Before a packed crowd in the Low Library Rotunda, former President Bill Clinton heralded the 50th anniversary of Brown v. Board of Education and its positive reverberations throughout American society, but he also highlighted the struggles that still remain. The former president was the keynote speaker at the second event in a yearlong series cosponsored by Columbia and the NAACP Legal Defense and Educational Fund (LDF) celebrating the landmark ruling that barred state-imposed racial segregation in schools. Law Professor Jack Greenberg, director of the LDF from 1961 to 1984, who was awarded the Presidential Citizens Medal by Clinton in 2001, gave the opening remarks. Clinton was introduced by Columbia President Lee C. Bollinger, who noted that the former president "has been a national and international leader on issues of integration and its benefits."
"I came today to remember the lessons of Brown ... and to remind you that school is not out on America's struggle to build one nation, and to bring the world together across the racial, religious, ethnic and tribal lines that divide it," Clinton said. The president emphasized that Brown was not just a big victory but also an early one, which may have given its winners a false sense of security. He noted that it was not until an entire decade later that the Civil Rights Act of 1964 passed.
For Clinton , the legal intricacies of the Brown ruling are less important than the enduring core values Brown set into place among the American public. Humans love to separate and categorize most things in life, Clinton explained, which, in social terms, can yield unintentionally divisive results.
"Those of us who fancy ourselves as well-educated sometimes remind ourselves how smart we are by all the distinctions we can make. You can't navigate the world unless you can put the reality into little boxes. Differences make life interesting, but common humanity is more important. I think Brown really represented a turning point in the inner life of America ," Clinton said. "Brown offered a vision of a better America ."
Clinton said that he didn't believe the victors of Brown expected overnight results. "Most of the folks weren't surprised that we continued to have problems with integration elsewhere. Those who have passed on probably wouldn't be surprised that there are schools that are disproportionately black and poor today." But the core values, Clinton stressed, continue to endure. "Brown simply began to codify the values that the framers enshrined in the Declaration and Constitution and defined in their lives."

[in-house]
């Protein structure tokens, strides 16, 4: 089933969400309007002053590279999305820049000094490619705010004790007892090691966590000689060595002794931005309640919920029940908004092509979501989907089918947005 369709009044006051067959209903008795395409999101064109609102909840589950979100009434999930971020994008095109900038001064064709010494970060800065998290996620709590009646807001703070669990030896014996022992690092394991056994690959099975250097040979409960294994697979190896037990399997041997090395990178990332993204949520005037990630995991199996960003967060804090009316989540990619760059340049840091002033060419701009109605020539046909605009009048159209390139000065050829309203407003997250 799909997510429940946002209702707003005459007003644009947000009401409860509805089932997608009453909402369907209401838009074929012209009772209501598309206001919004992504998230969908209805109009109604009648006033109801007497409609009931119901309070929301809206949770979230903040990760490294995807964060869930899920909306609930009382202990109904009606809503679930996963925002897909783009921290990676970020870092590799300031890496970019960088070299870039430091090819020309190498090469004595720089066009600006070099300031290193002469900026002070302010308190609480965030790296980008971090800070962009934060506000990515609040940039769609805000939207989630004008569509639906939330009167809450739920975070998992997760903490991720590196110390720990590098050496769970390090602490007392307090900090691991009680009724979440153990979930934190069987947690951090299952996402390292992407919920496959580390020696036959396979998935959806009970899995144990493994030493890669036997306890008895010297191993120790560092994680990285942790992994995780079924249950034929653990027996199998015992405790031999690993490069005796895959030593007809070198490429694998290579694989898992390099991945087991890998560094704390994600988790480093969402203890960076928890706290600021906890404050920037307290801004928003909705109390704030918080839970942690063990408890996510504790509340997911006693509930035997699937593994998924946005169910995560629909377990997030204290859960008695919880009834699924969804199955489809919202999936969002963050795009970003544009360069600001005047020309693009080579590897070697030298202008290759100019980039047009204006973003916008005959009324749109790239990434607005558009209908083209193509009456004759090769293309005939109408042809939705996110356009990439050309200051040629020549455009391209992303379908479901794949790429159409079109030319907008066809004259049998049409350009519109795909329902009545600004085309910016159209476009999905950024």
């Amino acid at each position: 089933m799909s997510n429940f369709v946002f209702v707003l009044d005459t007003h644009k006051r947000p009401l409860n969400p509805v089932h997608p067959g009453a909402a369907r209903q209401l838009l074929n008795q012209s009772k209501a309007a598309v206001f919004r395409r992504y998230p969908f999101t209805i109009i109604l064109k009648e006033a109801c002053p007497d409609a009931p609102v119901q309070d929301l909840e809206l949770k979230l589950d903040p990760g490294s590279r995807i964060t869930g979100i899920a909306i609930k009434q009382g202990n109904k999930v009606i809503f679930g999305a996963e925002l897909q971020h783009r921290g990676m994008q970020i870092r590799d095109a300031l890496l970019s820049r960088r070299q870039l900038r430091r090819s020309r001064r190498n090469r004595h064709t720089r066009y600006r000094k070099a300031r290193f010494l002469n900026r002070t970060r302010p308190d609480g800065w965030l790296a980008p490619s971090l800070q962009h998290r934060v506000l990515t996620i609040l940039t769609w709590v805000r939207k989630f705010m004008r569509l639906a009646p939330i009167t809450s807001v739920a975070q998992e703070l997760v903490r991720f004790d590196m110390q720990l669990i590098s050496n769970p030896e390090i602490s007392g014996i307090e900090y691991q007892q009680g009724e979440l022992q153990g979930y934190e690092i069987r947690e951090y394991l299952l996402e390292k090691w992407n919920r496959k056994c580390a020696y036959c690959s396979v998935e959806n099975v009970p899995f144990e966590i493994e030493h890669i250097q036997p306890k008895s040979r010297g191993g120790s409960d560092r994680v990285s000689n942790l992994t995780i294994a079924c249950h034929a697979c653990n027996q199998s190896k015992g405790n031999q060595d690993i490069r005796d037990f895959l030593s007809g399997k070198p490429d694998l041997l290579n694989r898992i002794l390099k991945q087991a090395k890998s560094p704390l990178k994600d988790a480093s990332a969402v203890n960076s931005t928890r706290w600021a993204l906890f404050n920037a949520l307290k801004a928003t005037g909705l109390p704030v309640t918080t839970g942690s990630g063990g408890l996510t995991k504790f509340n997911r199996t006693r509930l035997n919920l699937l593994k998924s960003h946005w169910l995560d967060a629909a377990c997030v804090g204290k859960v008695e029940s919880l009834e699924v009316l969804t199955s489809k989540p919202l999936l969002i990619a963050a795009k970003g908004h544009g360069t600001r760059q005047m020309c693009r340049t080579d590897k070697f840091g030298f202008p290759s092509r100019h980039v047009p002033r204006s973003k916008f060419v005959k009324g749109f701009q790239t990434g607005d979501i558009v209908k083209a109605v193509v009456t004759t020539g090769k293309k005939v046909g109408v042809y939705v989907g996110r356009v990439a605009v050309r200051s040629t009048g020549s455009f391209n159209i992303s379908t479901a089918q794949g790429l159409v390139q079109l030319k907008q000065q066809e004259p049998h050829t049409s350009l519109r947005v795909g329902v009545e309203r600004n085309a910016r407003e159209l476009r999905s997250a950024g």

"Brown changed us forever for the better, but no one can doubt that there is still work to be done," he said. Yet disparities between races still remain, and in some cases, have worsened, the former president conceded. Clinton lamented that the vast majority of schools with a high concentration of minorities suffer from concentrated poverty, which, citing a recent Harvard study, he said contributes to unequal education opportunity. "While the problems of American minorities -- particularly black minorities -- may have been racially triggered and may have a huge racial context today, they cannot be fully solved by race-based legal solutions."
Nevertheless, Clinton praised Columbia President Lee C. Bollinger for his efforts in defending affirmative action during his presidency at the University of Michigan . "We recognize that affirmative action is still needed in our society; that if there are problems, they can be addressed without throwing it out all together; that the racial disparities are still real," the former president said.
Clinton went on to stress that other means of leveling the playing field between races through economic gains were necessary. "Don't blame Brown for the return of class warfare," he warned.
"Isn't the real lesson of Brown that we continued in the same direction?" the former president asked. Clinton implored members of the LDF, Columbia Law students and all Americans of goodwill "not to waste a moment's breath on criticizing Brown because it couldn't solve every social and economic problem in America 50 years later."
Clinton said that all Americans must ask themselves what's next. "But if we remind ourselves of how Brown changed the inner life of America , we can find the wisdom and strength to do what has to be done."
Clinton cited the U.S. military as a successful example of how affirmative action can be implemented successfully. "The promise of Brown has worked better in the military than in any other sector in our society," Clinton said. "There, it was taken to its logical conclusion more aggressively in terms of creating opportunity and letting everyone develop on the basis of their God-given ability."
Toward the end of his talk, Clinton began to sound more like a preacher and less like a politician. "And so I say to you," he declared, "if you want to believe that separate but equal is a fraud, you can't make everyone equal economically in a free enterprise system, but if you chain them into inequality you have done a grievous thing. If you take away their chance for opportunity ... that is the primary obstacle to realizing the dream of Brown.
"Economics matter," he concluded. "Jobs matter, investment matters, education, healthcare and housing matter. Finding some alternative to sending all these kids to prison matters, and we cannot do it if our most important domestic priority is to keep those of us who have been fortunate to live in America, no matter what our skin, to pay the lowest possible taxes. We ought to pay our way, and that too should be part of the legacy of Brown."